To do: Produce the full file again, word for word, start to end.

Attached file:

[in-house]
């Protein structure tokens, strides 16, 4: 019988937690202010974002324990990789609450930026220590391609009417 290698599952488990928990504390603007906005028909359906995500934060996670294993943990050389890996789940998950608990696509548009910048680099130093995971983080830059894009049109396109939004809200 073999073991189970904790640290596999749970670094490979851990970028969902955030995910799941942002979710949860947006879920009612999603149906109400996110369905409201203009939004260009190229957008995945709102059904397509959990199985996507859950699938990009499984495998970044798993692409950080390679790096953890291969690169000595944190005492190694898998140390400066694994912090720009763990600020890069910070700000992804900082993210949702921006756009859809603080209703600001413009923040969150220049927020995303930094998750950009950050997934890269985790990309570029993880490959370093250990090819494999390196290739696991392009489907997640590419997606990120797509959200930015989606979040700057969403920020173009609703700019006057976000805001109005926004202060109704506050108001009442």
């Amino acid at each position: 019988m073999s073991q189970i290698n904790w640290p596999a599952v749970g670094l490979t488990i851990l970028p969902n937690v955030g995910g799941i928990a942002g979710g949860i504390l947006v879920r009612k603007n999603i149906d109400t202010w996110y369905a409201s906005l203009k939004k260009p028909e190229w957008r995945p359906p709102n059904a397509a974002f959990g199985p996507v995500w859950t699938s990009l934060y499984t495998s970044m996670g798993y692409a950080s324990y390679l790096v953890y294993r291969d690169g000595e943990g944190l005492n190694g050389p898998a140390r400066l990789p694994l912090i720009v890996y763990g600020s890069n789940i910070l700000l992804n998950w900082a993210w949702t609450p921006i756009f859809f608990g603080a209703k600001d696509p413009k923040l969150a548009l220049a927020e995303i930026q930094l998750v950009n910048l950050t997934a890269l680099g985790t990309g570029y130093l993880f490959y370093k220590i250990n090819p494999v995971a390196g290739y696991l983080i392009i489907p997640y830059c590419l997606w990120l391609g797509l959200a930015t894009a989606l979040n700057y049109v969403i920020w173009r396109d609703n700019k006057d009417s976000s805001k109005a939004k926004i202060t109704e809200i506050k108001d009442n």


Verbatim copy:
[in-house]
């Protein structure tokens, strides 16, 4: 019988937690202010974002324990990789609450930026220590391609009417 290698599952488990928990504390603007906005028909359906995500934060996670294993943990050389890996789940998950608990696509548009910048680099130093995971983080830059894009049109396109939004809200 073999073991189970904790640290596999749970670094490979851990970028969902955030995910799941942002979710949860947006879920009612999603149906109400996110369905409201203009939004260009190229957008995945709102059904397509959990199985996507859950699938990009499984495998970044798993692409950080390679790096953890291969690169000595944190005492190694898998140390400066694994912090720009763990600020890069910070700000992804900082993210949702921006756009859809603080209703600001413009923040969150220049927020995303930094998750950009950050997934890269985790990309570029993880490959370093250990090819494999390196290739696991392009489907997640590419997606990120797509959200930015989606979040700057969403920020173009609703700019006057976000805001109005926004202060109704506050108001009442």
């Amino acid at each position: 019988m073999s073991q189970i290698n904790w640290p596999a599952v749970g670094l490979t488990i851990l970028p969902n937690v955030g995910g799941i928990a942002g979710g949860i504390l947006v879920r009612k603007n999603i149906d109400t202010w996110y369905a409201s906005l203009k939004k260009p028909e190229w957008r995945p359906p709102n059904a397509a974002f959990g199985p996507v995500w859950t699938s990009l934060y499984t495998s970044m996670g798993y692409a950080s324990y390679l790096v953890y294993r291969d690169g000595e943990g944190l005492n190694g050389p898998a140390r400066l990789p694994l912090i720009v890996y763990g600020s890069n789940i910070l700000l992804n998950w900082a993210w949702t609450p921006i756009f859809f608990g603080a209703k600001d696509p413009k923040l969150a548009l220049a927020e995303i930026q930094l998750v950009n910048l950050t997934a890269l680099g985790t990309g570029y130093l993880f490959y370093k220590i250990n090819p494999v995971a390196g290739y696991l983080i392009i489907p997640y830059c590419l997606w990120l391609g797509l959200a930015t894009a989606l979040n700057y049109v969403i920020w173009r396109d609703n700019k006057d009417s976000s805001k109005a939004k926004i202060t109704e809200i506050k108001d009442n």